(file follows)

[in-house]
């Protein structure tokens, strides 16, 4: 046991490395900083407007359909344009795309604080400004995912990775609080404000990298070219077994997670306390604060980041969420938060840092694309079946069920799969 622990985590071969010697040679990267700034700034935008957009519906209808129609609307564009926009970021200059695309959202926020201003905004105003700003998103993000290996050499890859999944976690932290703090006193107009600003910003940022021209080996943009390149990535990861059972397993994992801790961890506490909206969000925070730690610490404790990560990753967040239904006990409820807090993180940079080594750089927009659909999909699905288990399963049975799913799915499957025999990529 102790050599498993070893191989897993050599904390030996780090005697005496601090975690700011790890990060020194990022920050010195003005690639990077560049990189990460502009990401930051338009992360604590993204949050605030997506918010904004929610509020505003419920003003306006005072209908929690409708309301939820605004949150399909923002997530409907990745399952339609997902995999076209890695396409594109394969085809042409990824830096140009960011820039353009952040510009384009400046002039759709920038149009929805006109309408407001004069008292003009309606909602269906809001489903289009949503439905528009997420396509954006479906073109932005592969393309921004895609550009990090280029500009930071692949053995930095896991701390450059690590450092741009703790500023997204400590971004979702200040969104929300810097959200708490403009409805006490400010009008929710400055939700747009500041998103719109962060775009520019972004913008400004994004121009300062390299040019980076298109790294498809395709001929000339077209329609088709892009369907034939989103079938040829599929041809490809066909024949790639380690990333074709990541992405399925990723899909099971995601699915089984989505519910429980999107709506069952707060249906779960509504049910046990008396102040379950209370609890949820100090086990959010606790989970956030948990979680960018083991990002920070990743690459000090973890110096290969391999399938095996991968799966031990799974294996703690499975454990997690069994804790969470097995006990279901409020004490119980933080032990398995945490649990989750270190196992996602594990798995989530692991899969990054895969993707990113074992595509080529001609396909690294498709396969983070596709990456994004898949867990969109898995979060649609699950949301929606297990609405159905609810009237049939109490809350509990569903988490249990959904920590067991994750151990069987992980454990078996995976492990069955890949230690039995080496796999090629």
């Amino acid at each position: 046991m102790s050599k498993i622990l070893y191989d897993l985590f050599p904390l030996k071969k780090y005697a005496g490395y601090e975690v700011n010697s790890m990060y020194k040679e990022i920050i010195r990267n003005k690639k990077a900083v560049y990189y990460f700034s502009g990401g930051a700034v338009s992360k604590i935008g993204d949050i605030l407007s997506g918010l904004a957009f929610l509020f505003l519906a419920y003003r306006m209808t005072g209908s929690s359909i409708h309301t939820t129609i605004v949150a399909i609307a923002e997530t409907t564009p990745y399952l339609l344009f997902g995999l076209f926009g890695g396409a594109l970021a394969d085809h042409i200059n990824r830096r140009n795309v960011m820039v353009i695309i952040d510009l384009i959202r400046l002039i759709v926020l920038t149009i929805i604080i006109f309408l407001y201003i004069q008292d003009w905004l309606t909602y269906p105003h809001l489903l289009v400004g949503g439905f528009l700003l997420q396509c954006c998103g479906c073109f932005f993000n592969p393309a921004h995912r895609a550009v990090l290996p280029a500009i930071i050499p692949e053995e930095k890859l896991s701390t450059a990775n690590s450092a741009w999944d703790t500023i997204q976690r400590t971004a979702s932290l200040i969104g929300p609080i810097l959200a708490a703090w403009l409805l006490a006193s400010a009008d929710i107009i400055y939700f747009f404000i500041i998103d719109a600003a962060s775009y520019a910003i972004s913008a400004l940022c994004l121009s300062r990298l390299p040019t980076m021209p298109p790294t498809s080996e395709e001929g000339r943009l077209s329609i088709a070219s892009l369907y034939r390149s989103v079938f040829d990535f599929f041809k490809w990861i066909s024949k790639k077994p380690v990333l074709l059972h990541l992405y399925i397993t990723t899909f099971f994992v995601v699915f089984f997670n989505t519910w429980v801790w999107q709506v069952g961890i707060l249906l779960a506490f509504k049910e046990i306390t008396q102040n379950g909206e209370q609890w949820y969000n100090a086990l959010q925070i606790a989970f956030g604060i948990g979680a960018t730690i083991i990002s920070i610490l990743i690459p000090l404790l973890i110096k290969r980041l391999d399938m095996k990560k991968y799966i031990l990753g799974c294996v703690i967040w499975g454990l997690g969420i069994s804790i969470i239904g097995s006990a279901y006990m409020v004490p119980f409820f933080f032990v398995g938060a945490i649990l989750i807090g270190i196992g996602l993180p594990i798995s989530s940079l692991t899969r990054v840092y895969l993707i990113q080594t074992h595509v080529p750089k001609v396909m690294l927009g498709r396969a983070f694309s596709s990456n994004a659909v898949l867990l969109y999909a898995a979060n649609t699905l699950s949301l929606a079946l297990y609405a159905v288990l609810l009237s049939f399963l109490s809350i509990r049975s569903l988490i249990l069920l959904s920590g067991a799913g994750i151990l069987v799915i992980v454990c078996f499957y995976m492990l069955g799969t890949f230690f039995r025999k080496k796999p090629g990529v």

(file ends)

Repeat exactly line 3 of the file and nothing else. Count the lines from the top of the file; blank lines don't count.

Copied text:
């Amino acid at each position: 046991m102790s050599k498993i622990l070893y191989d897993l985590f050599p904390l030996k071969k780090y005697a005496g490395y601090e975690v700011n010697s790890m990060y020194k040679e990022i920050i010195r990267n003005k690639k990077a900083v560049y990189y990460f700034s502009g990401g930051a700034v338009s992360k604590i935008g993204d949050i605030l407007s997506g918010l904004a957009f929610l509020f505003l519906a419920y003003r306006m209808t005072g209908s929690s359909i409708h309301t939820t129609i605004v949150a399909i609307a923002e997530t409907t564009p990745y399952l339609l344009f997902g995999l076209f926009g890695g396409a594109l970021a394969d085809h042409i200059n990824r830096r140009n795309v960011m820039v353009i695309i952040d510009l384009i959202r400046l002039i759709v926020l920038t149009i929805i604080i006109f309408l407001y201003i004069q008292d003009w905004l309606t909602y269906p105003h809001l489903l289009v400004g949503g439905f528009l700003l997420q396509c954006c998103g479906c073109f932005f993000n592969p393309a921004h995912r895609a550009v990090l290996p280029a500009i930071i050499p692949e053995e930095k890859l896991s701390t450059a990775n690590s450092a741009w999944d703790t500023i997204q976690r400590t971004a979702s932290l200040i969104g929300p609080i810097l959200a708490a703090w403009l409805l006490a006193s400010a009008d929710i107009i400055y939700f747009f404000i500041i998103d719109a600003a962060s775009y520019a910003i972004s913008a400004l940022c994004l121009s300062r990298l390299p040019t980076m021209p298109p790294t498809s080996e395709e001929g000339r943009l077209s329609i088709a070219s892009l369907y034939r390149s989103v079938f040829d990535f599929f041809k490809w990861i066909s024949k790639k077994p380690v990333l074709l059972h990541l992405y399925i397993t990723t899909f099971f994992v995601v699915f089984f997670n989505t519910w429980v801790w999107q709506v069952g961890i707060l249906l779960a506490f509504k049910e046990i306390t008396q102040n379950g909206e209370q609890w949820y969000n100090a086990l959010q925070i606790a989970f956030g604060i948990g979680a960018t730690i083991i990002s920070i610490l990743i690459p000090l404790l973890i110096k290969r980041l391999d399938m095996k990560k991968y799966i031990l990753g799974c294996v703690i967040w499975g454990l997690g969420i069994s804790i969470i239904g097995s006990a279901y006990m409020v004490p119980f409820f933080f032990v398995g938060a945490i649990l989750i807090g270190i196992g996602l993180p594990i798995s989530s940079l692991t899969r990054v840092y895969l993707i990113q080594t074992h595509v080529p750089k001609v396909m690294l927009g498709r396969a983070f694309s596709s990456n994004a659909v898949l867990l969109y999909a898995a979060n649609t699905l699950s949301l929606a079946l297990y609405a159905v288990l609810l009237s049939f399963l109490s809350i509990r049975s569903l988490i249990l069920l959904s920590g067991a799913g994750i151990l069987v799915i992980v454990c078996f499957y995976m492990l069955g799969t890949f230690f039995r025999k080496k796999p090629g990529v």